The recent completion of Cambodia’s railway from Phnom Penh to the border of Thailand has effectively restored the country’s rail network to pre-war conditions and added a missing link in the Trans-Asian Railway (TAR) network.
All that is required now is diplomacy. Ministerial level talks have started between Cambodia and Thailand to reconnect the towns of Poipet and Aranyaprahet, respectively.
“Passengers cannot cross the border by train yet because there are three points in our railway agreement that we still haven’t managed to agree upon,” said Sun Chanthol, Cambodia’s minister of public works and transportation. “Once the agreement is signed, Cambodians will be able to take the train from Poipet to Bangkok, and then in Thailand they can board a train all the way to Singapore.”
The Phnom-Penh-Poipet link represents a significant achievement. “From now on, passengers can travel by train from Phnom Penh to Poipet city for the first time in 45 years,” added Chanthol.
The Asian Development Bank (ADB) provided US$13 million in 2009 to rebuild the line. The minister added that the rail line will play a key role in facilitating trade and moving people between Cambodia and Thailand. Train fares are much cheaper than buses, he said, and trains can travel at an average speed of 40 km/h.
Another link in the TAR
There remains one more connection from the capital to Ho Chi Minh City, to complete the rail connection from Kunming in China to Singapore. Plans for this link are included in the Vietnam-Cambodia Cooperation Strategy in the Transport Sector (2015-2018). Both countries concluded negotiations on a memorandum of understanding in July 2017.
The idea of a railway connection between Asia and Europe is not new. In the 1950s, long before the Belt and Road Initiative (BRI) came into being, several nations started a project to link Singapore to Istanbul and from there, to Europe and Africa. However, the Cold War and economic problems, among others, put a stop to this ambitious enterprise.
With the normalisation of relations between nations, the United Nations Economic and Social Commission for Asia and the Pacific (UNESCAP) kicked off the Asian Land Transport Infrastructure Development project in 1992 to build a transcontinental railway network between Europe and Pacific ports in China.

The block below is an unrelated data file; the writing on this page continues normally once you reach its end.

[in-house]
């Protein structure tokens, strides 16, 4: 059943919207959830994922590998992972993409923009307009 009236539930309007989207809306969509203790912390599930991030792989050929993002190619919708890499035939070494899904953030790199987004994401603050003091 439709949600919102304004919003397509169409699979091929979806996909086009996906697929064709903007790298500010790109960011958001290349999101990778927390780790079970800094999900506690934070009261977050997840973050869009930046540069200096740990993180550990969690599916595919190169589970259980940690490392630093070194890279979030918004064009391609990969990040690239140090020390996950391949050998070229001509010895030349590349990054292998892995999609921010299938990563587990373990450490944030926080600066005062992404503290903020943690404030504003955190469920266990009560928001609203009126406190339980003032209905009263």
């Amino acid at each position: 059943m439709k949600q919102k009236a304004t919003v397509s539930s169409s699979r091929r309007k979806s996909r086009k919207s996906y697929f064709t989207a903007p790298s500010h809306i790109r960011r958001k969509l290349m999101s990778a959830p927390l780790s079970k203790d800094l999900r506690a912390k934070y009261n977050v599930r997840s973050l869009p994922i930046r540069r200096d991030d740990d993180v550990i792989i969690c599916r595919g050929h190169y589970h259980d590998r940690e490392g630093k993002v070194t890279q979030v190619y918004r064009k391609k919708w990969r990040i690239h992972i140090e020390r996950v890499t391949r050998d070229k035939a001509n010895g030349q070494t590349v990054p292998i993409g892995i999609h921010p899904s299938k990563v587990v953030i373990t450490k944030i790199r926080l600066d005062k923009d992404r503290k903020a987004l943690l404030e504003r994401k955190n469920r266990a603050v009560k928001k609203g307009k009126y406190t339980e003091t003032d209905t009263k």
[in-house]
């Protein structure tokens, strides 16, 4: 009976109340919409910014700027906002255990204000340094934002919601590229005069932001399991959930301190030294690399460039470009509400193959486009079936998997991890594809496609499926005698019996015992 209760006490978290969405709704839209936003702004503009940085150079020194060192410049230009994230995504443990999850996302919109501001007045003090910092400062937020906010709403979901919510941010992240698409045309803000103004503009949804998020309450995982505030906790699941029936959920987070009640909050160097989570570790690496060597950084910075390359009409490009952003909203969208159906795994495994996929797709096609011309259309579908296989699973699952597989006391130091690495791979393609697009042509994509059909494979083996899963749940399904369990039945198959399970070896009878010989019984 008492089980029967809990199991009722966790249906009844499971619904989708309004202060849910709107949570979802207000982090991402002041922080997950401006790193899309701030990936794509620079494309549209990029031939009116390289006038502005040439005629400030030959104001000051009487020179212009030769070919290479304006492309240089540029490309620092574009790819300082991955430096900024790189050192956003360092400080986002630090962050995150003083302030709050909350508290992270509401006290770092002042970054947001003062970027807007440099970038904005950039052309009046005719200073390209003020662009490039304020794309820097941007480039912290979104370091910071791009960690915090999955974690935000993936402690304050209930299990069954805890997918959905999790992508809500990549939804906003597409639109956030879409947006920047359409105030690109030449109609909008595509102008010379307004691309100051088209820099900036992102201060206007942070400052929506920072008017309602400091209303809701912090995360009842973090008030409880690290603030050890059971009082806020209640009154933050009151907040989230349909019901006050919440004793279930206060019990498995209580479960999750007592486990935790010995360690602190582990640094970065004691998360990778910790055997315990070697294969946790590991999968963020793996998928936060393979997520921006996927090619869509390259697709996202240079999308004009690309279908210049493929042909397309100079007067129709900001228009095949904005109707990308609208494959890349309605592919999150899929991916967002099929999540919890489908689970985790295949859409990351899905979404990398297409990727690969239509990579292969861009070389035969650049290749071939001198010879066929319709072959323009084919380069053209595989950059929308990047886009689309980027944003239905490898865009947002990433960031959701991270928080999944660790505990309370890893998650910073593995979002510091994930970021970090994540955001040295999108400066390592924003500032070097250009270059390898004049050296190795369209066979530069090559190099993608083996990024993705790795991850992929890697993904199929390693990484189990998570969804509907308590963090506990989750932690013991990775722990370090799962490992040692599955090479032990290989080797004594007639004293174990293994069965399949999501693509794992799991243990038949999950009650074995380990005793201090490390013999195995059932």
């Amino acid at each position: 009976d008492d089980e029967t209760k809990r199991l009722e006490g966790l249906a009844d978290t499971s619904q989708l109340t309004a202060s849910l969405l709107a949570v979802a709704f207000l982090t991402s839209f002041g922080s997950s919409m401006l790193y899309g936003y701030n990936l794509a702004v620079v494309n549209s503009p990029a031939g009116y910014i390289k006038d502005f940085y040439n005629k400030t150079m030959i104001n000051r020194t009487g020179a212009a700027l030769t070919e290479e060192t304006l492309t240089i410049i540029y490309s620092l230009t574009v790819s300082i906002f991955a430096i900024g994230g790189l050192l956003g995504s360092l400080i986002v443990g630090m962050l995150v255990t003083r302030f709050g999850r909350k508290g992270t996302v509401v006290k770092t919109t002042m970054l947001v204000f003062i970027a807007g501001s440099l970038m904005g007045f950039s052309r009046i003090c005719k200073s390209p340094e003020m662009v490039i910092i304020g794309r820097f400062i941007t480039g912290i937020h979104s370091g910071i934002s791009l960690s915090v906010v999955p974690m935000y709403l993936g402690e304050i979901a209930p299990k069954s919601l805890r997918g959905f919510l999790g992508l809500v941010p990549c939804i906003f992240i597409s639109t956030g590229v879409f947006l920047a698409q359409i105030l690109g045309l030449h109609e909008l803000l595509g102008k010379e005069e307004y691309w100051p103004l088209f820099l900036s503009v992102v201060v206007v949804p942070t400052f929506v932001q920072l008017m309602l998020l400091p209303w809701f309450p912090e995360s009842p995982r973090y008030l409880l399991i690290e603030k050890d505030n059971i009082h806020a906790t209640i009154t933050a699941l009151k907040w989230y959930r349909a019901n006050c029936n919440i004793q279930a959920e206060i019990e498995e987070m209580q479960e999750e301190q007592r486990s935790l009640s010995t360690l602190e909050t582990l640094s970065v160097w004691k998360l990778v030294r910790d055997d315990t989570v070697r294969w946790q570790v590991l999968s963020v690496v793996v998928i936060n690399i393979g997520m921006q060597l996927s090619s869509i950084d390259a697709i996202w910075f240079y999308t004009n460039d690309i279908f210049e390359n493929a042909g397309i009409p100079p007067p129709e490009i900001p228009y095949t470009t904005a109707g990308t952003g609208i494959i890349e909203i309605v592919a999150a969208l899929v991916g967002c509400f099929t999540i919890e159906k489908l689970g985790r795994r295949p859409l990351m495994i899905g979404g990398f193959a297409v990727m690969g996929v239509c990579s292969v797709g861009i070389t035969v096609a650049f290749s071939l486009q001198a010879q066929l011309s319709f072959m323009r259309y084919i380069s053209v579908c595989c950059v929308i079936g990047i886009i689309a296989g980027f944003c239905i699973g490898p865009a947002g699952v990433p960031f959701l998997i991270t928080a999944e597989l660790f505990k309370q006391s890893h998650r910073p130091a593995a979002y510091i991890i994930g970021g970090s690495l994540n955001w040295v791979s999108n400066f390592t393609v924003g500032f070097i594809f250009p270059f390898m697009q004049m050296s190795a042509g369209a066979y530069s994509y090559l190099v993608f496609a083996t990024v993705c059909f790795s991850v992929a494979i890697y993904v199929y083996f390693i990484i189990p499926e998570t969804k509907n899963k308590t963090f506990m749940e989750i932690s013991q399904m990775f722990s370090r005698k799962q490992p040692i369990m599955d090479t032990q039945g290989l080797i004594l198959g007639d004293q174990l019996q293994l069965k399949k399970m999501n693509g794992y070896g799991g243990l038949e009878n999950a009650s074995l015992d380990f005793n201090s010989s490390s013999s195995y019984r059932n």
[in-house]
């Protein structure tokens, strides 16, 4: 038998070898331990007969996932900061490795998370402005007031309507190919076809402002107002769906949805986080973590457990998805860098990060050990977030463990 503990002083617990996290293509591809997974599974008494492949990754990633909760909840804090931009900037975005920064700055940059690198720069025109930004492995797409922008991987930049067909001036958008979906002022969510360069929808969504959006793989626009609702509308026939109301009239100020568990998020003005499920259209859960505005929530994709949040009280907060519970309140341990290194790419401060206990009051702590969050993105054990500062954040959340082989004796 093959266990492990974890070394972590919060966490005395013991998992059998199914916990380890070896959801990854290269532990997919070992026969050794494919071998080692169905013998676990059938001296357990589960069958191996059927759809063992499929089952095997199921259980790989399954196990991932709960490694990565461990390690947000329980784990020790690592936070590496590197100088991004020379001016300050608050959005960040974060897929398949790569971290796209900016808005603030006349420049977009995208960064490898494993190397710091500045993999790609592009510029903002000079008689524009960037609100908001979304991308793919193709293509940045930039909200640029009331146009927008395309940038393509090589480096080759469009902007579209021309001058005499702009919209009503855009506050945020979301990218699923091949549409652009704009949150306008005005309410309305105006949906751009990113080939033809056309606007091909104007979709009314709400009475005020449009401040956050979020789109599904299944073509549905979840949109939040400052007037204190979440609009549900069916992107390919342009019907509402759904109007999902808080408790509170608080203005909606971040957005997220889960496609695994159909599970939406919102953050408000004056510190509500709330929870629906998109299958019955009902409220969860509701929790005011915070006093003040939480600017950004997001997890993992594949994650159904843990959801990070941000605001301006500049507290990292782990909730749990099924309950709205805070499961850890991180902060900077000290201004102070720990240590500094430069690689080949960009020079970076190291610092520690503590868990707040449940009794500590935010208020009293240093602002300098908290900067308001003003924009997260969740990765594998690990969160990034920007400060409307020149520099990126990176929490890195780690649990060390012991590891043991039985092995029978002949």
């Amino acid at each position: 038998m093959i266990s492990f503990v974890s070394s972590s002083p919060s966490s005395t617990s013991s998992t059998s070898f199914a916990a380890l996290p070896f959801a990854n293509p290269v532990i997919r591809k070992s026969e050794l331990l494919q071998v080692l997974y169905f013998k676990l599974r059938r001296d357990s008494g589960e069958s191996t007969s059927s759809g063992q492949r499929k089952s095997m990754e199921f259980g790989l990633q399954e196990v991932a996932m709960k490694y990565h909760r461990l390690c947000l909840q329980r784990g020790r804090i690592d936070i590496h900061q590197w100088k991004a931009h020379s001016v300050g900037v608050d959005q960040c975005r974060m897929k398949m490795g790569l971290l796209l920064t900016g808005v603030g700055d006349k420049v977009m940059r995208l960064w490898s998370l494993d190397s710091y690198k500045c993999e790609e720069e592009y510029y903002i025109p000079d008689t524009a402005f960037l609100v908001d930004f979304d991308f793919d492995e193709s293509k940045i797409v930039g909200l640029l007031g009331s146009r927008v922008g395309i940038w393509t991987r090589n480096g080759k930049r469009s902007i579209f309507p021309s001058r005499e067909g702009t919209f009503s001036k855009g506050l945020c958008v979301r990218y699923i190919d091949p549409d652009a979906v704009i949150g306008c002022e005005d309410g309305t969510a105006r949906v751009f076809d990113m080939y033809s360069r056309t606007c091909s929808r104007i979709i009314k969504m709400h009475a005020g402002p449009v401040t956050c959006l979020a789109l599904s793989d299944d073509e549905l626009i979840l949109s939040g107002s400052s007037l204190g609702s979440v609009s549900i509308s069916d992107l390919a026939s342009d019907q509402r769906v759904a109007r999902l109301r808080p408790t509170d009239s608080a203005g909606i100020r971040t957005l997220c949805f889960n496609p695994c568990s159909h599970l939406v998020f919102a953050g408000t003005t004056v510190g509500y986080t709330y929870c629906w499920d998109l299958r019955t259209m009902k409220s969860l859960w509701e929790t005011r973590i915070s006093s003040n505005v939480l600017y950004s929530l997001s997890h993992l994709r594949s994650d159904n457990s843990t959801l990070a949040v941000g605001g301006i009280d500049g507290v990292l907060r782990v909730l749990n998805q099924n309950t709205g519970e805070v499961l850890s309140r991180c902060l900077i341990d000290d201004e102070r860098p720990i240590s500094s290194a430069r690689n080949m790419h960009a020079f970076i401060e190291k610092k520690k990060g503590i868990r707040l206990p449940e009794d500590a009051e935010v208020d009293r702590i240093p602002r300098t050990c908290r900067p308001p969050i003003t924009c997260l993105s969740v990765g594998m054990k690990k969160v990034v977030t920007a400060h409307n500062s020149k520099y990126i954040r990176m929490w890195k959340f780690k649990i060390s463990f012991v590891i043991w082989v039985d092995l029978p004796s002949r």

The Trans-Asian Railway Network Agreement was signed on 10 November, 2006 by 17 Asian nations. The “Iron Silk Road” formally came into force on 11 June, 2009.
The first of Cambodia’s two railway lines were built during the colonial French Indochina period. Construction on the 385 km Phnom Penh-Poipet railway line started in 1930. The Phnom Penh Railway Station opened in 1932 and the final link to Thailand was completed in 1942.
The 266 km Phnom Penh-Sihanoukville southern line was built in 1969 with financial assistance from France, then-West Germany and China. It was intended to help reduce Cambodia’s dependence on Vietnam and Thailand’s ports.
Sources: Various sources
However, civil war which erupted in 1970 caused major destruction to the country’s infrastructure. The port in Sihanoukville was bombed by the United States (US) Air Force after the Khmer Rouge hijacked an American container ship. Tracts of the railway and road systems were destroyed during the five-year conflict. A 48 km section of the tracks near the border town of Poipet was destroyed in 1973.